“I am the Song” by DTG Board Member Julian Eilmann moves from one single instant of enchantment through music (Frodo in Rivendell) on to magic and the creation of Arda, from a small detail to the larger concept underlying Tolkien’s work, in which music is the essence of creation and each poet becomes a (sub-)creator. Amongst other things, he explores parallels to Romanticism. John Warwick Montgomery poses the question if Tolkien was a New Ager and speaks against occult readings of the text. The essay is very short and reads like an answer written to ideas posted on some online discussion board rather than an article. While all his refutations have merit, and he realises that The Lord of the Rings – which he incorrectly refers to as a trilogy – is complex enough to enable different readings, he himself cannot see beyond a Christian interpretation of the text: “In a real sense, The Lord of the Rings functions as a literary John the Baptist – it is not the Christ but it points inexorably to him, thereby leading others to the Cross, Resurrection, and a New Heaven and a New Earth.” (p. 123)

Robert Lazu gives a fascinating insight into Jesuit spiritual exercises, in which the imagination is called upon for religious practices and meditation. He links this with Tolkien’s essay “On Fairy Stories” and sees the author’s works in a similar tradition, as a myth carrying old truths, imparting Christian values to the reader. Miesel writes about “Life-Giving Ladies”, linking Middle-earth’s women and the Valier to Catholic notions of marriage, helpmate and family, but also showing deviations from traditional role models. Colin Duriez charts well- and lesser-known Inklings, described by C.S. Lewis as an “informal club […]: the qualifications are a tendency to write and Christianity” (p. 155), and their impact on Tolkien. The article offers some great insights into Tolkien’s environs but is at times a bit too preoccupied with the distinction between major and lesser Inklings and pub vs. literary meetings.

Russell W. Dalton explores Manichaesim and Boethianism by means of an abandoned concept of overthrowing evil (Aragorn battling Sauron) in Peter Jackson’s film adaptation of The Return of the King. It is refreshing to see someone actually point out the differences between film and book as a medium and their different conventions, instead of just bashing the film, or previous scripts, for their deviations from the original. Finally, Christopher Garbowski takes a look at spiritual values that have ‘survived’ into the films, concluding that the message comes through, with the focus remaining on fellowship and community rather than putting forth the all-American hero on his individual quest. On a side note: Ridley Scott’s “Blade Runner” is surely not a subversion of Star Wars. The film is based on a novel by Philip K. Dick, Do Androids Dream of Electronic Sheep?, written in 1968 The success of Star Wars may have paved the way for production of this SciFi movie, but Harrison Ford’s role is certainly no “jaded caricature of his Han Solo persona,” (p. 191) but a totally distinct character.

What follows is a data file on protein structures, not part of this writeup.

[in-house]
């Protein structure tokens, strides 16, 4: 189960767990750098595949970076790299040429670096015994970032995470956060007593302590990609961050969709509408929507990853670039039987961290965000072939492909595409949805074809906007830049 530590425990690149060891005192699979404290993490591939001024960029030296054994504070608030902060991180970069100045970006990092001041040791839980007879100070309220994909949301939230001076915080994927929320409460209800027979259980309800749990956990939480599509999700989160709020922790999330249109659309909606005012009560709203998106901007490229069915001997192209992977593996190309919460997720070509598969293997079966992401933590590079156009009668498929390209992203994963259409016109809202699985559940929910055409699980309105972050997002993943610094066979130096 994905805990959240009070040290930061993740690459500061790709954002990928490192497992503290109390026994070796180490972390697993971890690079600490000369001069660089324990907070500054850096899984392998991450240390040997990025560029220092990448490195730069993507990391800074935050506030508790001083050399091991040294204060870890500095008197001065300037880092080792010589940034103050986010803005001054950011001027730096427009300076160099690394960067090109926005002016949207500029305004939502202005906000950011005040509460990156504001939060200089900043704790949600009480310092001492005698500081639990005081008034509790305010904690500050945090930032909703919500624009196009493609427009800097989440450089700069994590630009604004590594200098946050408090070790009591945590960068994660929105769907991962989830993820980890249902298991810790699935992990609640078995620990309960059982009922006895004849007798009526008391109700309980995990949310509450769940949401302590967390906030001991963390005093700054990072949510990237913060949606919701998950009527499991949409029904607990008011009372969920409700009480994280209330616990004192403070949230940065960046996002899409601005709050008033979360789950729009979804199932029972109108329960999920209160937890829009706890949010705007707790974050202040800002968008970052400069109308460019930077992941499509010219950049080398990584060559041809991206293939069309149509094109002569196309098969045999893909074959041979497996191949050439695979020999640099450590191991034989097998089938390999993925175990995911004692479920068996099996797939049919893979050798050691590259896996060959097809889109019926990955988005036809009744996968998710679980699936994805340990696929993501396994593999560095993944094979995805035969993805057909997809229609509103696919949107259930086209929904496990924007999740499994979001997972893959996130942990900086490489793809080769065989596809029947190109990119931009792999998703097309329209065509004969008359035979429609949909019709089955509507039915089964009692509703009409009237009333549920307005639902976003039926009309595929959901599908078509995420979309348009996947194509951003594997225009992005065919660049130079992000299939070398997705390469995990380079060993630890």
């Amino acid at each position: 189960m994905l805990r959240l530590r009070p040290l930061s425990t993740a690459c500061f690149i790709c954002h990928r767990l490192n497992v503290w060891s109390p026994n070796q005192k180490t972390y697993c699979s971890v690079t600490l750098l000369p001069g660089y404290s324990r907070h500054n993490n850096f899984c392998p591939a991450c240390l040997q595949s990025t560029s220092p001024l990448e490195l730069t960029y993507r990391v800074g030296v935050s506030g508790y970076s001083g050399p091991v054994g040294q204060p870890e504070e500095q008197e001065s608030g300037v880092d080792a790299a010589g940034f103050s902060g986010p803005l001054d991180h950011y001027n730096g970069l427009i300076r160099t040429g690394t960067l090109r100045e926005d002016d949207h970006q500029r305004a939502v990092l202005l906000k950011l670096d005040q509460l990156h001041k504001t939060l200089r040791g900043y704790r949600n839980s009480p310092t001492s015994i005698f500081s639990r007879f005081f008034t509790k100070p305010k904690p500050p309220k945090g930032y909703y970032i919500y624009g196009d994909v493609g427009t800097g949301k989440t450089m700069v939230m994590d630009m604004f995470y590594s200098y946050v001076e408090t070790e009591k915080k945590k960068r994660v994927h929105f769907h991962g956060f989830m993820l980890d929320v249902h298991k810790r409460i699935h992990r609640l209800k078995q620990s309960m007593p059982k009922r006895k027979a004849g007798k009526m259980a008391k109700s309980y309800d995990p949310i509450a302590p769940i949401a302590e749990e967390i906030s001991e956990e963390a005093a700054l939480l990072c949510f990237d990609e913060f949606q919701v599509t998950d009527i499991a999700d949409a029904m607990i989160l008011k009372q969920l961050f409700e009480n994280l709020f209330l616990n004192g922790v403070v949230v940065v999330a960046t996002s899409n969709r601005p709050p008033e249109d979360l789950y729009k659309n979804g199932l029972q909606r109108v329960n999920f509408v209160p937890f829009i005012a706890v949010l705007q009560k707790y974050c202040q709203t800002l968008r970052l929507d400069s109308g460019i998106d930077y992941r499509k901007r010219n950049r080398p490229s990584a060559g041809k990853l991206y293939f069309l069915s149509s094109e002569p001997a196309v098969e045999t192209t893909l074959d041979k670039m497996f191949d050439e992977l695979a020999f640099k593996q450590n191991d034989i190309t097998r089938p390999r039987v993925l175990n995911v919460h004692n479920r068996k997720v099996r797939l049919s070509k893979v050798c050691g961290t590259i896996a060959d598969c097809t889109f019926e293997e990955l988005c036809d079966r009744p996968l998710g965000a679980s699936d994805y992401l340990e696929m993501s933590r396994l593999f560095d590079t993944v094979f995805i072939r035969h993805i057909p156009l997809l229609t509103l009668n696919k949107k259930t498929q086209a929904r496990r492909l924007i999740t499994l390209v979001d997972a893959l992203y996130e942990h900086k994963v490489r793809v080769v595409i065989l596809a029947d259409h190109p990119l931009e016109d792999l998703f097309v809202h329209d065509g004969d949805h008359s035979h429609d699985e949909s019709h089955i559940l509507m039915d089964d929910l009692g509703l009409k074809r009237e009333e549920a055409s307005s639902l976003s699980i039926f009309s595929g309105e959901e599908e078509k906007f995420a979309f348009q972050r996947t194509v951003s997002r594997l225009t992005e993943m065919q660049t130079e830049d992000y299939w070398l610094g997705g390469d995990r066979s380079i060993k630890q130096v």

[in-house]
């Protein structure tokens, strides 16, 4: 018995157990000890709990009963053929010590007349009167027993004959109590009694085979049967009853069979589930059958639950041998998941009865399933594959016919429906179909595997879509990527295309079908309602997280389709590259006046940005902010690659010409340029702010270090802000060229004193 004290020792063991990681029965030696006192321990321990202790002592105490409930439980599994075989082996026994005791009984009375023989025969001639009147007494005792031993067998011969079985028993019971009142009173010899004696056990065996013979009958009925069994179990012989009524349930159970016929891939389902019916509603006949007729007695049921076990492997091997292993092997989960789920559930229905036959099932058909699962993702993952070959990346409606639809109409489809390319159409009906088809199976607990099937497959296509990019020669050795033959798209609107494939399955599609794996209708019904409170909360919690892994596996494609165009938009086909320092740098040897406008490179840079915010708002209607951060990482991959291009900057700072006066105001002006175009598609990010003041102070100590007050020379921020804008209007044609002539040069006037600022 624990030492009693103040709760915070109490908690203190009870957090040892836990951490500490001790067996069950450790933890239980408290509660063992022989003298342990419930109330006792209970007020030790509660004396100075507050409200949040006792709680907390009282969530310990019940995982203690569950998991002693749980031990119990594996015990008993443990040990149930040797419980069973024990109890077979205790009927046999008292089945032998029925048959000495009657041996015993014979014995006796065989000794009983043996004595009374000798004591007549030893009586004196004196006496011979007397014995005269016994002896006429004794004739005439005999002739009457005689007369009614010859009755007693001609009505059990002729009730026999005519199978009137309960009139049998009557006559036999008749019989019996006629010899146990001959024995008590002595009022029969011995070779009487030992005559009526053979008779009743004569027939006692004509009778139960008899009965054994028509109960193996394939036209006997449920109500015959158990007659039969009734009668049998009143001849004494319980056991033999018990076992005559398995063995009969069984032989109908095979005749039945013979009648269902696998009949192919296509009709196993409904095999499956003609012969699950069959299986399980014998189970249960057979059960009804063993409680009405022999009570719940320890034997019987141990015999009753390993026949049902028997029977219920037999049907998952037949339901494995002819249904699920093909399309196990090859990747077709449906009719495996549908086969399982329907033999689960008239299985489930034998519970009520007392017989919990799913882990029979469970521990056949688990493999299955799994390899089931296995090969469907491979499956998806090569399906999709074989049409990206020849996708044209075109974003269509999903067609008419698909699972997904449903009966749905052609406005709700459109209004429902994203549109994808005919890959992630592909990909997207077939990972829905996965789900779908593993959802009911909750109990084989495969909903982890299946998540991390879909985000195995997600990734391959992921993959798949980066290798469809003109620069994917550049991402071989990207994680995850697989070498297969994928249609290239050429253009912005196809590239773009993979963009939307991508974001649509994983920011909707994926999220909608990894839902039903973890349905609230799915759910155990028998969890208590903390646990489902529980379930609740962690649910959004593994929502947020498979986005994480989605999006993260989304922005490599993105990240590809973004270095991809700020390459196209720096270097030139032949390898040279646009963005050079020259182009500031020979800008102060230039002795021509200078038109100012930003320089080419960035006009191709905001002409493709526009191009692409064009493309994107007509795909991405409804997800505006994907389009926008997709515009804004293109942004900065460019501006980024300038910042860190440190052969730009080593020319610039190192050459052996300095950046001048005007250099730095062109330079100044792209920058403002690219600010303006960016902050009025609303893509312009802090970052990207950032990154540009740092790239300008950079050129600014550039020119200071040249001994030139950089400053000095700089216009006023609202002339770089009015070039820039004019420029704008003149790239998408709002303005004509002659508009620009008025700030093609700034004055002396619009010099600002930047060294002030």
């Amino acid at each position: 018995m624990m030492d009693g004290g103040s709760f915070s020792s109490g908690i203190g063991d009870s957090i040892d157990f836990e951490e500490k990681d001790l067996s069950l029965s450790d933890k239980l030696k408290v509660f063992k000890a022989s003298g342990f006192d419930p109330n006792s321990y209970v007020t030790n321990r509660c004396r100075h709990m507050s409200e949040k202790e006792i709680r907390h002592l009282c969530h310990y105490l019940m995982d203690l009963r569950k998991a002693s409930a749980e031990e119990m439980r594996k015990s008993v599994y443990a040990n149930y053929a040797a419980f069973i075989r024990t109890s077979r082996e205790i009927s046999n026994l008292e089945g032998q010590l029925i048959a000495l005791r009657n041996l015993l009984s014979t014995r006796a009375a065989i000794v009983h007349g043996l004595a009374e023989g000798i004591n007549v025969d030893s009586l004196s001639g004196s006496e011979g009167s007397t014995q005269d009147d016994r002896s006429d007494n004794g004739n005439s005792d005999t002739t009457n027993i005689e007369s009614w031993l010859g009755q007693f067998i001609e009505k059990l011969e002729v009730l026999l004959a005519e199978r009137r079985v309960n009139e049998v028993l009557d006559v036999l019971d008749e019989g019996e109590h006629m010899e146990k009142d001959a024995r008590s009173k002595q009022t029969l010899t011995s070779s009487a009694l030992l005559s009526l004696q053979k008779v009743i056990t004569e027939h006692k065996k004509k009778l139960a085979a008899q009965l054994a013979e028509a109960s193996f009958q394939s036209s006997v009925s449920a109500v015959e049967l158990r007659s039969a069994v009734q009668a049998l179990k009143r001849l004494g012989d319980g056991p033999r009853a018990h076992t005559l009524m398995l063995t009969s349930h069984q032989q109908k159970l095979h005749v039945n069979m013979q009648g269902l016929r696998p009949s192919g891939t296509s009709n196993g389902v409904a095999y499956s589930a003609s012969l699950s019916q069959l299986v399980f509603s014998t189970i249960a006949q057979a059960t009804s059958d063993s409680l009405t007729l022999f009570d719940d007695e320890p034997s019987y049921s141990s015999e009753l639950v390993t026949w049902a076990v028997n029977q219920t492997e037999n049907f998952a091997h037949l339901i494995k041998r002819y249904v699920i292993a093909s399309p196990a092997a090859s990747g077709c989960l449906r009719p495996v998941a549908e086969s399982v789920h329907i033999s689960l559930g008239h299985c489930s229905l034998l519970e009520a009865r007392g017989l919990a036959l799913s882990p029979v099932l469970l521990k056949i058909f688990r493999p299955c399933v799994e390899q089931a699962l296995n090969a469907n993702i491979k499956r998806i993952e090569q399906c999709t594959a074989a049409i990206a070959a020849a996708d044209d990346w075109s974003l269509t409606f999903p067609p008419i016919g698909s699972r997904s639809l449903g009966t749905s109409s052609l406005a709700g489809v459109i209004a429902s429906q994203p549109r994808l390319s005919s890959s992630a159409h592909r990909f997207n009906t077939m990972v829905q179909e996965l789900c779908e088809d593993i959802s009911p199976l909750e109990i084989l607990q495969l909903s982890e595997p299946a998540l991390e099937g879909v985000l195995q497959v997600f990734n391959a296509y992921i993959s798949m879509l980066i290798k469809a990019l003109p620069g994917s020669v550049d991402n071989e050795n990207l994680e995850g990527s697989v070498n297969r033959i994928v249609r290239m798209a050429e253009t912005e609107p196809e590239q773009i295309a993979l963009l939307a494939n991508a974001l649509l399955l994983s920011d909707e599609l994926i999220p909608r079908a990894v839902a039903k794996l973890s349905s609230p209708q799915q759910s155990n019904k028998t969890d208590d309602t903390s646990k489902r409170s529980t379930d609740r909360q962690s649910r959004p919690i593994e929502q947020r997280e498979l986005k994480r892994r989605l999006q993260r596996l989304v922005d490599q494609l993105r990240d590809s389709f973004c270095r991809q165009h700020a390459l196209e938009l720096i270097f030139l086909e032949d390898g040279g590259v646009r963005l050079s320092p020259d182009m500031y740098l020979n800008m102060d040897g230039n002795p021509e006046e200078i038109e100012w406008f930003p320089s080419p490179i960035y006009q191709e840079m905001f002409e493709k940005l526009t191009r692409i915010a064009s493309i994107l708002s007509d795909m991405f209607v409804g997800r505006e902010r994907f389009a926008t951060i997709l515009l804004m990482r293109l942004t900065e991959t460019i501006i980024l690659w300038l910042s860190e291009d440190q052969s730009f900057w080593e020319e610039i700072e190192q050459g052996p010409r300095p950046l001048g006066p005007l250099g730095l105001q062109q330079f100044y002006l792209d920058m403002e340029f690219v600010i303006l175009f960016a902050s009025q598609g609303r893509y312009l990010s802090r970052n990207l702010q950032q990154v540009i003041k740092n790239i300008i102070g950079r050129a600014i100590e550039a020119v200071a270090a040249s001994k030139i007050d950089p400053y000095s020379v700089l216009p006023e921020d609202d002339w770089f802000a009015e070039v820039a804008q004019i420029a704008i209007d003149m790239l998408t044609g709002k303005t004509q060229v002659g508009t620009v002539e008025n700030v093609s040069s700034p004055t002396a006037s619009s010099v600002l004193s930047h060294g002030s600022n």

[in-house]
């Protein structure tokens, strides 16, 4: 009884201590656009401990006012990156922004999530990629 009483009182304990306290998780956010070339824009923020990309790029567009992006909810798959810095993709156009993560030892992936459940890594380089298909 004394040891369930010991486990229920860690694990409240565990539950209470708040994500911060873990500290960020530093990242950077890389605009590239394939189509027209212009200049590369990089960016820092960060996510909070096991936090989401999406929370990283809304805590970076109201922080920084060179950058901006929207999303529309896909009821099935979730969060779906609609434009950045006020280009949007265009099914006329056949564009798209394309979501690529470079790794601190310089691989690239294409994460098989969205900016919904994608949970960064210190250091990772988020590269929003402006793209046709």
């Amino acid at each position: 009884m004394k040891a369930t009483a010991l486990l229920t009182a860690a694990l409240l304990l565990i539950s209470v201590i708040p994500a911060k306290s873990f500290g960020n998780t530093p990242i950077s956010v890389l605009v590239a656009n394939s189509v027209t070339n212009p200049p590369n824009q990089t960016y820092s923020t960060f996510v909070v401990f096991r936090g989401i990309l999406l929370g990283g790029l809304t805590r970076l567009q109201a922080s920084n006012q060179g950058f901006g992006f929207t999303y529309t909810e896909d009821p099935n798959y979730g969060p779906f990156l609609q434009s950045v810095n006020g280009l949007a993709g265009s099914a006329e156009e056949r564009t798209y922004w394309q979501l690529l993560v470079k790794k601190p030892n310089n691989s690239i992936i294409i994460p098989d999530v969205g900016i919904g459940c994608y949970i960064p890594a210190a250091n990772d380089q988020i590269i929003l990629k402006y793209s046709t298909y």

Overall, Light Beyond All Shadow offers a range of insights into how Tolkien used and transformed Christian material in his work and how the ‘message’ reaches the reader – and even the viewer of Peter Jackson’s adaptations. While the articles all have scholarly depth, they are understandable to the general reading public, so that the book can be recommended to both academics as well as those who wish to explore the subject area for the first time.

Review copy: Kerry, Paul E., Sandra Miesel. Light Beyond All Shadow: Religious Experience in Tolkien’s Work. Lanham: Fairleigh Dickinson University Press / Rowman & Littlefield, 2013.

Marie-Noëlle Biemer studied English, Russian and Business at the Justus-Liebig-Universität in Gießen and Business Studies at the University of Bradford, UK. She now works as a news editor for an English-language publication in Frankfurt. She has published two articles on her favourite topic of William Morris and his influence on J.R.R. Tolkien. As press officer of the German Tolkien Society she takes care of the society’s public relations. She is also an editor of the society’s webpage.

From Deutsche Tolkien Gesellschaft Website